Marco Werman: I'm Marco Werman. This is "The World". You'd think if you announced talks to end a war you already have your diplomatic ducks in a row. Well, when it comes to Afghanistan, apparently not. US talks with the Taliban were supposed to begin today, but did not and made a flurry of recriminations between Kabul, Washington, and the Taliban. Mostly it's over what appears to be petty stuff like what flags flies over the new Taliban office in Doha in Qatar. The BBC's Aleem Maqbool was just outside that office today. So, Aleem, what on earth is going on here and what's the issue with the flag and nameplates? Am I wrong about this being petty stuff? Or is it emblematic of greater dysfunction?
Aleem Maqbool: I think the latter is true. I mean it's certainly that kind of stuff that has hit the headlines, but it is symbolic stuff. Really this goes much much deeper than flags and plaques and the reason is because the third party in all of this, the Afghan government, Hamid Karzai, the president, have been very upset about lots of things, but one of the things was the way the Taliban opened its office here a couple of days ago. It opened a political office and what the Afghan government had said was it did not want this to look like the inauguration of an embassy, it didn't want the Taliban to look like some kind of government in waiting, but that's what they feel precisely what happened. And the Taliban raised their flag over this building and, more than that, they had a plaque outside the building which said "Offices of the Islamic Emirate of Afghanistan" and that really, really upset President Karzai. We were briefed from State Department officials yesterday that they had given assurances that those things would be taken away, the flag would be removed, the plaque would be removed, and we also were told by State Department officials that President Karzai was back on board and everything was still on track. That's not what we've been hearing today. First of all, we went to the building and, I'll be honest with you, I had a look around. It looked like all of those things had happened. Certainly, the plaque had been gone and it looked like the flag and even the pole had gone, but we had a look through a little gap in the wall and there was the flag. They shortened the flagpole, but it was still flying.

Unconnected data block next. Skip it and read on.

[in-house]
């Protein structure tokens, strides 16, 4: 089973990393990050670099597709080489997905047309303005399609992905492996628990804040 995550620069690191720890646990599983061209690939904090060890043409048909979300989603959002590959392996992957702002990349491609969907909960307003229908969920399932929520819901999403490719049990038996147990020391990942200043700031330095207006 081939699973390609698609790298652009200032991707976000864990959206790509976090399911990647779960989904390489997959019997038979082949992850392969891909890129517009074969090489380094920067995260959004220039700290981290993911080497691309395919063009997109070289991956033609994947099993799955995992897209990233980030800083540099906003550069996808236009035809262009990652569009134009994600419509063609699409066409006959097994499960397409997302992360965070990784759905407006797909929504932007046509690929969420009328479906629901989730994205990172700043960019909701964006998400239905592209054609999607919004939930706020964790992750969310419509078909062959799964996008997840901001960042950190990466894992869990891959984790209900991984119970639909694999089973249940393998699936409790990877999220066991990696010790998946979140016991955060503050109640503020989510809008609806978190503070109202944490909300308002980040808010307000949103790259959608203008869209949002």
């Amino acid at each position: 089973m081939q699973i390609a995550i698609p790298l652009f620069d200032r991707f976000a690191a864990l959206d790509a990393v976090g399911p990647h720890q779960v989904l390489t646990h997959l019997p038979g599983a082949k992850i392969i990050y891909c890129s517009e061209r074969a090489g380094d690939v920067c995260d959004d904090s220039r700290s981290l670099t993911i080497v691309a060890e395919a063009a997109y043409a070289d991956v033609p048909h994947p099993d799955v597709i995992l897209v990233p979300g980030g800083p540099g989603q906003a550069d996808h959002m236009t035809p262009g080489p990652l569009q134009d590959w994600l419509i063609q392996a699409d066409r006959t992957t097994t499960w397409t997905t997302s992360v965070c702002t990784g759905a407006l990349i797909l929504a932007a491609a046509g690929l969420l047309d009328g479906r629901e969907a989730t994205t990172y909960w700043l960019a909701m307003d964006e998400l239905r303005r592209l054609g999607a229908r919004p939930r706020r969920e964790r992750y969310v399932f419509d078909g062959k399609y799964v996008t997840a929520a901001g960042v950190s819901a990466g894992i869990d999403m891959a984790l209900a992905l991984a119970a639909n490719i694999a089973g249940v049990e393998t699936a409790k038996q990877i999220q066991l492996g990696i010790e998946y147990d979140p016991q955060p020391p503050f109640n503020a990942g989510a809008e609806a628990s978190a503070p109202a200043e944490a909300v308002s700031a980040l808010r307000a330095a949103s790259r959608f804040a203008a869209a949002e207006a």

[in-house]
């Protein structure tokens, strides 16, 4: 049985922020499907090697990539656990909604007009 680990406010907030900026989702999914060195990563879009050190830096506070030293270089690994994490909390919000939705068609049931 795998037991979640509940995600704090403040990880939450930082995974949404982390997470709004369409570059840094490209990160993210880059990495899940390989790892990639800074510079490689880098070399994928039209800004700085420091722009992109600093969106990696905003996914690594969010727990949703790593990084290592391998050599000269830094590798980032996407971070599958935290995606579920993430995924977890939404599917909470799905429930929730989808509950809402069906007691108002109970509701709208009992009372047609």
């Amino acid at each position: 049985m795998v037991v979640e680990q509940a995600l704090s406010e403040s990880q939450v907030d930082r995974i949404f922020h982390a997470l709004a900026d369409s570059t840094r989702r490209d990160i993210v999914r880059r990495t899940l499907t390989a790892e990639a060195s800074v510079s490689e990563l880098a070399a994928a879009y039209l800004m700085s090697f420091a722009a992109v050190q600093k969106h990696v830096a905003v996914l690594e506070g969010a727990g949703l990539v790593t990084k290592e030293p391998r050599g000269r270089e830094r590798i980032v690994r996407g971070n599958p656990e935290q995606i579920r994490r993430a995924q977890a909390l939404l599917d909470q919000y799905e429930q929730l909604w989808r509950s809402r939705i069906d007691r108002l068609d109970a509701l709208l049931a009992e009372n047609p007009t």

Werman: Right. I mean Karzai is obviously upset with the way the Taliban has just kinda surged ahead in kinda claiming this whole thing, but there's also this perception, not perception, the United States has been saying that this is an Afghan-led process and to me that would mean it's lead by the Karzai government. How upset is he with that characterization that this is Afghan-led?
Maqbool: Yeah, that is one of his key complaints. He feels that this has not been Afghan-led, this has not been initiated in the way that he would have liked. I mean basically what it's about is that he feels he is not being given respect or status and that his role in bringing forward peace talks has not been properly acknowledged. In fact, everything that has happened over the last two or three days, and given that now Hamid Karzai is not just upset with the Taliban, but with the Americans as well such that he's not cooperating with them currently. You know, out of all of this, it's the Taliban who are always the only ones who have done well out of this. The damage has already been done. They have already acheived what they crave which is a bit of legitimacy. They've set up this office here, they've said, "We're open for business. Come and deal with us here internationally." and that can't be taken away now.
Werman: So what happens next? I mean US delegates are already in Doha. When will they meet their Taliban counterparts?
Maqbool: All eyes right now are on Kabul because, as I say, Hamid Karzai listed a long list of grievances, a long list of things that he wanted to be dealt with before he came to the negotiating table. But what he did say was that he was fine about American officials and Taliban officials meeting bilaterally if it was not about the bigger thing, if it was not about peace talks.
Werman: The BBC's Aleem Maqbool in Doha.